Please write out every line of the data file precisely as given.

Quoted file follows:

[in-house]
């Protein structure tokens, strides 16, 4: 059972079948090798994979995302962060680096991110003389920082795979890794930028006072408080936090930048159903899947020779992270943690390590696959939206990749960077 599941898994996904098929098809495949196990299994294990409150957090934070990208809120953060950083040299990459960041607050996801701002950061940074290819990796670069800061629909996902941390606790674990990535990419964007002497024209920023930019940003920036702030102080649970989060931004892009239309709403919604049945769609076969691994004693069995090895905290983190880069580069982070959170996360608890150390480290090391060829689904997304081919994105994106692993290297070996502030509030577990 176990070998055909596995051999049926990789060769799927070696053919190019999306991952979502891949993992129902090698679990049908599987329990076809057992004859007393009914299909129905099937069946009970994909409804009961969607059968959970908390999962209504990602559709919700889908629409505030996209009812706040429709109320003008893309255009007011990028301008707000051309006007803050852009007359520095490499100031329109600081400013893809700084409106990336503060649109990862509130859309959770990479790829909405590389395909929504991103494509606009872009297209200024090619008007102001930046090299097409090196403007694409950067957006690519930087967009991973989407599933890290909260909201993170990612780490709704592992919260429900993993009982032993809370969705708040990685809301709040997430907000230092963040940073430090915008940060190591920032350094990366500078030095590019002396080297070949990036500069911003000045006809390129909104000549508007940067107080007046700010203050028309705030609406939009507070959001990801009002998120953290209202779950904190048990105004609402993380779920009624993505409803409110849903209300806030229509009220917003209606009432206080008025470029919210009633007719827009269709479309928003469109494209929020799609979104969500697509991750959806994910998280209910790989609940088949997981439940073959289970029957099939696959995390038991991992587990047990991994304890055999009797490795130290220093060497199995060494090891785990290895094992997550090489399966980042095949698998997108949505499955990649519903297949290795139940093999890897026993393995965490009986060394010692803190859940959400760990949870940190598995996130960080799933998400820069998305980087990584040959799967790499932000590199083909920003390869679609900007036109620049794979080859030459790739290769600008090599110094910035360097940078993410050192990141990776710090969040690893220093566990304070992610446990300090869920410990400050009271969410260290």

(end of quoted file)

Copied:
[in-house]
């Protein structure tokens, strides 16, 4: 059972079948090798994979995302962060680096991110003389920082795979890794930028006072408080936090930048159903899947020779992270943690390590696959939206990749960077 599941898994996904098929098809495949196990299994294990409150957090934070990208809120953060950083040299990459960041607050996801701002950061940074290819990796670069800061629909996902941390606790674990990535990419964007002497024209920023930019940003920036702030102080649970989060931004892009239309709403919604049945769609076969691994004693069995090895905290983190880069580069982070959170996360608890150390480290090391060829689904997304081919994105994106692993290297070996502030509030577990 176990070998055909596995051999049926990789060769799927070696053919190019999306991952979502891949993992129902090698679990049908599987329990076809057992004859007393009914299909129905099937069946009970994909409804009961969607059968959970908390999962209504990602559709919700889908629409505030996209009812706040429709109320003008893309255009007011990028301008707000051309006007803050852009007359520095490499100031329109600081400013893809700084409106990336503060649109990862509130859309959770990479790829909405590389395909929504991103494509606009872009297209200024090619008007102001930046090299097409090196403007694409950067957006690519930087967009991973989407599933890290909260909201993170990612780490709704592992919260429900993993009982032993809370969705708040990685809301709040997430907000230092963040940073430090915008940060190591920032350094990366500078030095590019002396080297070949990036500069911003000045006809390129909104000549508007940067107080007046700010203050028309705030609406939009507070959001990801009002998120953290209202779950904190048990105004609402993380779920009624993505409803409110849903209300806030229509009220917003209606009432206080008025470029919210009633007719827009269709479309928003469109494209929020799609979104969500697509991750959806994910998280209910790989609940088949997981439940073959289970029957099939696959995390038991991992587990047990991994304890055999009797490795130290220093060497199995060494090891785990290895094992997550090489399966980042095949698998997108949505499955990649519903297949290795139940093999890897026993393995965490009986060394010692803190859940959400760990949870940190598995996130960080799933998400820069998305980087990584040959799967790499932000590199083909920003390869679609900007036109620049794979080859030459790739290769600008090599110094910035360097940078993410050192990141990776710090969040690893220093566990304070992610446990300090869920410990400050009271969410260290």